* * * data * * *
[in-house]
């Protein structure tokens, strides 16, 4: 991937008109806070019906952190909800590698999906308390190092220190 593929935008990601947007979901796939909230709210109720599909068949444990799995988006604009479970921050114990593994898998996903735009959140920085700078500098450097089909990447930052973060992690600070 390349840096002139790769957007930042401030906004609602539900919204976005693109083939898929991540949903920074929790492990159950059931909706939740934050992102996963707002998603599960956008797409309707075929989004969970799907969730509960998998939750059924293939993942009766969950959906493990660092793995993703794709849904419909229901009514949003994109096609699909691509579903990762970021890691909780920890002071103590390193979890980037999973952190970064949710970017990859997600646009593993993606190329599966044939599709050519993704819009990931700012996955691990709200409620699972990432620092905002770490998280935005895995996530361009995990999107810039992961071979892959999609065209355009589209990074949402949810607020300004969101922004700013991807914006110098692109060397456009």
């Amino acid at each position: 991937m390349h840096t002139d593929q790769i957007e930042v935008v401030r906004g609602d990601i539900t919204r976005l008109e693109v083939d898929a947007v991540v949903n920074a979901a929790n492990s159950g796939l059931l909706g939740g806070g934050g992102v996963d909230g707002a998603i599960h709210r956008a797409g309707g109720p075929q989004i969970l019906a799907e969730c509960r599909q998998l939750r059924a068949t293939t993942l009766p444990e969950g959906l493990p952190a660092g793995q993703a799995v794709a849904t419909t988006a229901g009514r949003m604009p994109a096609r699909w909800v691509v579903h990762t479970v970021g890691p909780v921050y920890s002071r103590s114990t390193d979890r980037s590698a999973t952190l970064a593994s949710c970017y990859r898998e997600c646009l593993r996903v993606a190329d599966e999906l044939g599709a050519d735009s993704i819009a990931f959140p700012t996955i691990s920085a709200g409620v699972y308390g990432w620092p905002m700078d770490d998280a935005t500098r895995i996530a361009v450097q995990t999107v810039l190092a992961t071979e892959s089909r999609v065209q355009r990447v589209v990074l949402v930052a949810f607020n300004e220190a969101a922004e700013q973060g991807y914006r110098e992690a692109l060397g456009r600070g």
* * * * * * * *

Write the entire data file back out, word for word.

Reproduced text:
[in-house]
């Protein structure tokens, strides 16, 4: 991937008109806070019906952190909800590698999906308390190092220190 593929935008990601947007979901796939909230709210109720599909068949444990799995988006604009479970921050114990593994898998996903735009959140920085700078500098450097089909990447930052973060992690600070 390349840096002139790769957007930042401030906004609602539900919204976005693109083939898929991540949903920074929790492990159950059931909706939740934050992102996963707002998603599960956008797409309707075929989004969970799907969730509960998998939750059924293939993942009766969950959906493990660092793995993703794709849904419909229901009514949003994109096609699909691509579903990762970021890691909780920890002071103590390193979890980037999973952190970064949710970017990859997600646009593993993606190329599966044939599709050519993704819009990931700012996955691990709200409620699972990432620092905002770490998280935005895995996530361009995990999107810039992961071979892959999609065209355009589209990074949402949810607020300004969101922004700013991807914006110098692109060397456009």
């Amino acid at each position: 991937m390349h840096t002139d593929q790769i957007e930042v935008v401030r906004g609602d990601i539900t919204r976005l008109e693109v083939d898929a947007v991540v949903n920074a979901a929790n492990s159950g796939l059931l909706g939740g806070g934050g992102v996963d909230g707002a998603i599960h709210r956008a797409g309707g109720p075929q989004i969970l019906a799907e969730c509960r599909q998998l939750r059924a068949t293939t993942l009766p444990e969950g959906l493990p952190a660092g793995q993703a799995v794709a849904t419909t988006a229901g009514r949003m604009p994109a096609r699909w909800v691509v579903h990762t479970v970021g890691p909780v921050y920890s002071r103590s114990t390193d979890r980037s590698a999973t952190l970064a593994s949710c970017y990859r898998e997600c646009l593993r996903v993606a190329d599966e999906l044939g599709a050519d735009s993704i819009a990931f959140p700012t996955i691990s920085a709200g409620v699972y308390g990432w620092p905002m700078d770490d998280a935005t500098r895995i996530a361009v450097q995990t999107v810039l190092a992961t071979e892959s089909r999609v065209q355009r990447v589209v990074l949402v930052a949810f607020n300004e220190a969101a922004e700013q973060g991807y914006r110098e992690a692109l060397g456009r600070g």